Reviews and notes
1978 Cannes, Toronto
One of the most important films in all of Australian cinema, and perhaps the key critical work of that country’s internationally acclaimed film movement of the 1970s, The Chant of Jimmie Blacksmith
is nothing short of a masterpiece – a bracing and emotionally wrenching study of the effects of institutionalised racism and colonialism on a land’s indigenous peoples, and an unflinching look at the repercussions of violence for both aggressors and victims. Based on the early 20th-century exploits of Jimmy Governor, Jimmie Blacksmith
follows its title character, a half-Aboriginal, half-white young man attempting to make his way as a farmhand, but facing only prejudice and deception from society. When the parentage of his child is called into question and he is further robbed by his white employers, Jimmie’s barely suppressed rage explodes, triggering a wave of violence that would shock a nation. Directed by Fred Schepisi (Six Degrees of Separation
) from a Booker-nominated novel by Thomas Keneally (Schindler’s List
), The Chant of Jimmie Blacksmith
stands alongside The Harder They Come
and Sweet Sweetback’s Baadassss Song
as one of the most powerful 1970s cinema explorations of rebellion and uprising, and the costs that are paid on both sides. Called “the one great Australian film that I have seen” by Pauline Kael, The Chant of Jimmie Blacksmith
is a powerful experience.
- Masters of Cinema.
In Tasmania they used to run Aborigines off the cliffs. In New South Wales they herded them together and shot them like rabbits. It is only fairly recently that the facts of this genocide have impinged on the Australian consciousness; the much vaunted new Australian cinema, trading on nostalgia for a history made by whites, has barely scratched the surface. The Chant of Jimmie Blacksmith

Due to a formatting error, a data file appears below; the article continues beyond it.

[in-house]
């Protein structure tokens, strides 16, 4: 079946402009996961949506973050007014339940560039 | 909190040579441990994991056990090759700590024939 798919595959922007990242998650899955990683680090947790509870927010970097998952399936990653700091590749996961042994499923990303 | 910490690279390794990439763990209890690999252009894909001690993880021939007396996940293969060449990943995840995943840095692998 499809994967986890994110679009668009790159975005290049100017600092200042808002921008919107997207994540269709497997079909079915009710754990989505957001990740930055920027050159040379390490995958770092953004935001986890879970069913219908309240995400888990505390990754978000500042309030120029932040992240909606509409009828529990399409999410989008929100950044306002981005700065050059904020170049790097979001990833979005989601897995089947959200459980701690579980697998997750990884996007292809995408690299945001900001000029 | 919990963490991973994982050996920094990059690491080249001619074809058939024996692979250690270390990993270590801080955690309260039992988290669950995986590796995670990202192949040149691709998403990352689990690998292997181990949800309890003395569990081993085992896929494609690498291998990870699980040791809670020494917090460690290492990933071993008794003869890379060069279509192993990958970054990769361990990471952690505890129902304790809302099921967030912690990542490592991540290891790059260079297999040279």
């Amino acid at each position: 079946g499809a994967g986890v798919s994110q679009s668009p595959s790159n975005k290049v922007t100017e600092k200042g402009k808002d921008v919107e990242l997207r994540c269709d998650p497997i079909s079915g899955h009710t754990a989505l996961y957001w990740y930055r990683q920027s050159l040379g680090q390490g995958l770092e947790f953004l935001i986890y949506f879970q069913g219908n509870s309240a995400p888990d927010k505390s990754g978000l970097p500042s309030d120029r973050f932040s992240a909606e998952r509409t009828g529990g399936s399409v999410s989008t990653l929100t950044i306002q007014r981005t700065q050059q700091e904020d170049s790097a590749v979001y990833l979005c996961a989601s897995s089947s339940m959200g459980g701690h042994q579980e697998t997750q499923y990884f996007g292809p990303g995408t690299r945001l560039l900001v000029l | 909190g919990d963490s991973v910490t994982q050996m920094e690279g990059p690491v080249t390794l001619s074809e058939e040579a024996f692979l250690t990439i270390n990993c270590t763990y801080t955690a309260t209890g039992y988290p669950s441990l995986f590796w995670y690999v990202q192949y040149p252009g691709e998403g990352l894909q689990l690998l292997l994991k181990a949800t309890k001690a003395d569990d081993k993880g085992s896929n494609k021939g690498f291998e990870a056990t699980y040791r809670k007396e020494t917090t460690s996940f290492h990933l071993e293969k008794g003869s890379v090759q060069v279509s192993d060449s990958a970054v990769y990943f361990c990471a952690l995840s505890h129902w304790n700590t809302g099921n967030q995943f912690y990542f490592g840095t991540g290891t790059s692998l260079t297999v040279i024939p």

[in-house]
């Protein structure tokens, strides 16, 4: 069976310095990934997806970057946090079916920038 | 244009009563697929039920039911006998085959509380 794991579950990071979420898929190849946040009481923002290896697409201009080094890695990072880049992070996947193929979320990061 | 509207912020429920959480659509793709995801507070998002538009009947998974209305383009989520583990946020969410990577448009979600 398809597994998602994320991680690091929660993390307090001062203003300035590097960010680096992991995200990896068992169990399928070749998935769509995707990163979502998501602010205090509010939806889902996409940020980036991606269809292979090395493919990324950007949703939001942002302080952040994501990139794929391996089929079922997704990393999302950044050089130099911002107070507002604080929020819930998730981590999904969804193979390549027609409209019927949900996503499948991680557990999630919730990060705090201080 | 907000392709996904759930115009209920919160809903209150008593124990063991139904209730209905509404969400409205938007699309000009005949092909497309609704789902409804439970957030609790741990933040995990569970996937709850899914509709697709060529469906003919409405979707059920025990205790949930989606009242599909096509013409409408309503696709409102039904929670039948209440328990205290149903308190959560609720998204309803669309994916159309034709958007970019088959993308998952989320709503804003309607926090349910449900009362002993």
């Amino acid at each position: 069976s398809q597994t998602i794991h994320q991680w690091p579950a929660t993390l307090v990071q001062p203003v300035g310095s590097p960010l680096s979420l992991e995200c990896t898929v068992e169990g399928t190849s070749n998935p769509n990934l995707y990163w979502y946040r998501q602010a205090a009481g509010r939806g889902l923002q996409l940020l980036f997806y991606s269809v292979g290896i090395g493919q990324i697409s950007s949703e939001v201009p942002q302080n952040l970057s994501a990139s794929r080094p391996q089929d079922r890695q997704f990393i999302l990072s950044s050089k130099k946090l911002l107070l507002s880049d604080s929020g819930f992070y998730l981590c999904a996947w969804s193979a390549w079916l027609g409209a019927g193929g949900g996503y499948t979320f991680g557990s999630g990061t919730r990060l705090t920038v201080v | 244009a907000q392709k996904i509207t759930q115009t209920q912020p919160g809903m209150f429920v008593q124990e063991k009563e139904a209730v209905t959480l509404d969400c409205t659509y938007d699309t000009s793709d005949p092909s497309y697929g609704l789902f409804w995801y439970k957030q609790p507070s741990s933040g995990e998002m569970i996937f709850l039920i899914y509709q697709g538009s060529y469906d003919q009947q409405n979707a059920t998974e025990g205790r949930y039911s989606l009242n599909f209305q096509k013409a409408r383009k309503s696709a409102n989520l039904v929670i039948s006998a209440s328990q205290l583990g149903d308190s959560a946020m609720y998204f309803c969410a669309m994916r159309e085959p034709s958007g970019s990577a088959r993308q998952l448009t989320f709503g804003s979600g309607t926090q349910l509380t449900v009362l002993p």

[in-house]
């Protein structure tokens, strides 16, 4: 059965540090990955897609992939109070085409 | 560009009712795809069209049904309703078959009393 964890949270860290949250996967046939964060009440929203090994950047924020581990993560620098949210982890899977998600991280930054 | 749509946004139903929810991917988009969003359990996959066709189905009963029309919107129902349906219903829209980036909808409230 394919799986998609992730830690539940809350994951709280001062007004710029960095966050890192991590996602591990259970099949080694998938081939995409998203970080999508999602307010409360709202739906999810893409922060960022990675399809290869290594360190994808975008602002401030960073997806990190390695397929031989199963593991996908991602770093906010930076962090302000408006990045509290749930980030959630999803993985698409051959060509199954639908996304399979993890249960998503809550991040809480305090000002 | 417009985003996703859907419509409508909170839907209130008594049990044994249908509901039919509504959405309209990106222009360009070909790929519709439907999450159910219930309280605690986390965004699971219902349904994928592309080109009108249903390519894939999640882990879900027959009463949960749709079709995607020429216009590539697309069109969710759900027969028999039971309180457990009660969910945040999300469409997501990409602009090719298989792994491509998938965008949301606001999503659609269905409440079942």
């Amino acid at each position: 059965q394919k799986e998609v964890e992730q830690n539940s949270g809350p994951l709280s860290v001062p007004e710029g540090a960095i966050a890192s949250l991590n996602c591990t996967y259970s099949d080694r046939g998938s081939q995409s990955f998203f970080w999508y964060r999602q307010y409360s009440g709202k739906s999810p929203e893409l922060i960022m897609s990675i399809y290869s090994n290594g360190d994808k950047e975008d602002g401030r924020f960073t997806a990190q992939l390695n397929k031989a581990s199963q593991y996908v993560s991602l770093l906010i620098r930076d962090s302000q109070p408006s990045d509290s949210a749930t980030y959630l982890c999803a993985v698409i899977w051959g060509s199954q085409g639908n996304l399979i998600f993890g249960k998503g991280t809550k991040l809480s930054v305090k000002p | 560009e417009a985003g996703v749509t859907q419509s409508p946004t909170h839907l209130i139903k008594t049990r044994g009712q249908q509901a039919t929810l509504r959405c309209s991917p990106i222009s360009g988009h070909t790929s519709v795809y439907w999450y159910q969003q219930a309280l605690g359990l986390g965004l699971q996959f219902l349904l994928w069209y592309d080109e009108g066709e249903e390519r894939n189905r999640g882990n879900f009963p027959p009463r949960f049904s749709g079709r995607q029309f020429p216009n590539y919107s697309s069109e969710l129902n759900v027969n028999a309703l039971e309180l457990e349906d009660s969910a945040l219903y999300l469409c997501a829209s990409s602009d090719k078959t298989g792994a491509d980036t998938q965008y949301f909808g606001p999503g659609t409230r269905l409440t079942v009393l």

is the first major Australian feature to treat the 'problem' of the Aborigine as more than exotic cultural baggage. Nominally, it is about a spontaneous act of violence, the murder of whites by a half-blood Aborigine. But its true centre is the slow destruction of a race.
The story, adapted by director Fred Schepisi from Thomas Keneally's novel, derives from fact. In 1900, when the Australian states were about to unite in federation, an Aborigine went on the rampage in the farmlands of New South Wales, murdering seven whites and eluding capture for months before he was finally tracked down and hanged. Jimmie Blacksmith (Tommy Lewis) is a mission black, a half-caste reared by a Methodist minister and his wife. He is educated in the ways of the whites, and accepts the values they have imposed on him. He wants a job, money, a piece of property. Jimmie Blacksmith's tragedy is to be caught between two worlds. In a prologue, Schepisi has indicated (signposted rather — not for the only time in the film the antitheses are telegraphed) the aboriginal heritage which Jimmie will never be able to slough off. A tribal initiation ritual has more call on Jimmie than his place in a Christian choir; later he will be told by a white man that there is too much Christian in him. But for Jimmie's white mentors, his only salvation is to be assimilated into the culture of the new Australians.